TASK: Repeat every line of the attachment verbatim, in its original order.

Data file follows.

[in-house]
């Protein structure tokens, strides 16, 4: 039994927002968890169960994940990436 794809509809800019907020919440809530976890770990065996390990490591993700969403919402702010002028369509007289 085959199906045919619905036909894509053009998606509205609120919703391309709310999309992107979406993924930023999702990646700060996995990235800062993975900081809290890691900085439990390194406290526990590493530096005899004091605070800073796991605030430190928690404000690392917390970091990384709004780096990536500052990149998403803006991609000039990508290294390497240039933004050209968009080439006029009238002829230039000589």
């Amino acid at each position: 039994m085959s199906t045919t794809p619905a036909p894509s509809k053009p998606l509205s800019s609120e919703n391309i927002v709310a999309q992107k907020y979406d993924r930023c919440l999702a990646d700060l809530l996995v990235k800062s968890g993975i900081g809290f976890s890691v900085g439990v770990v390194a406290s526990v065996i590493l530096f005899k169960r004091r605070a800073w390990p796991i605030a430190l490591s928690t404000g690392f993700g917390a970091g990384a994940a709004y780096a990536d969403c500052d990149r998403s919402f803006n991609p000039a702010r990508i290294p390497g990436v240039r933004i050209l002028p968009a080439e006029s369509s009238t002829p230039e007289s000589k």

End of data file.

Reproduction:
[in-house]
């Protein structure tokens, strides 16, 4: 039994927002968890169960994940990436 794809509809800019907020919440809530976890770990065996390990490591993700969403919402702010002028369509007289 085959199906045919619905036909894509053009998606509205609120919703391309709310999309992107979406993924930023999702990646700060996995990235800062993975900081809290890691900085439990390194406290526990590493530096005899004091605070800073796991605030430190928690404000690392917390970091990384709004780096990536500052990149998403803006991609000039990508290294390497240039933004050209968009080439006029009238002829230039000589």
């Amino acid at each position: 039994m085959s199906t045919t794809p619905a036909p894509s509809k053009p998606l509205s800019s609120e919703n391309i927002v709310a999309q992107k907020y979406d993924r930023c919440l999702a990646d700060l809530l996995v990235k800062s968890g993975i900081g809290f976890s890691v900085g439990v770990v390194a406290s526990v065996i590493l530096f005899k169960r004091r605070a800073w390990p796991i605030a430190l490591s928690t404000g690392f993700g917390a970091g990384a994940a709004y780096a990536d969403c500052d990149r998403s919402f803006n991609p000039a702010r990508i290294p390497g990436v240039r933004i050209l002028p968009a080439e006029s369509s009238t002829p230039e007289s000589k």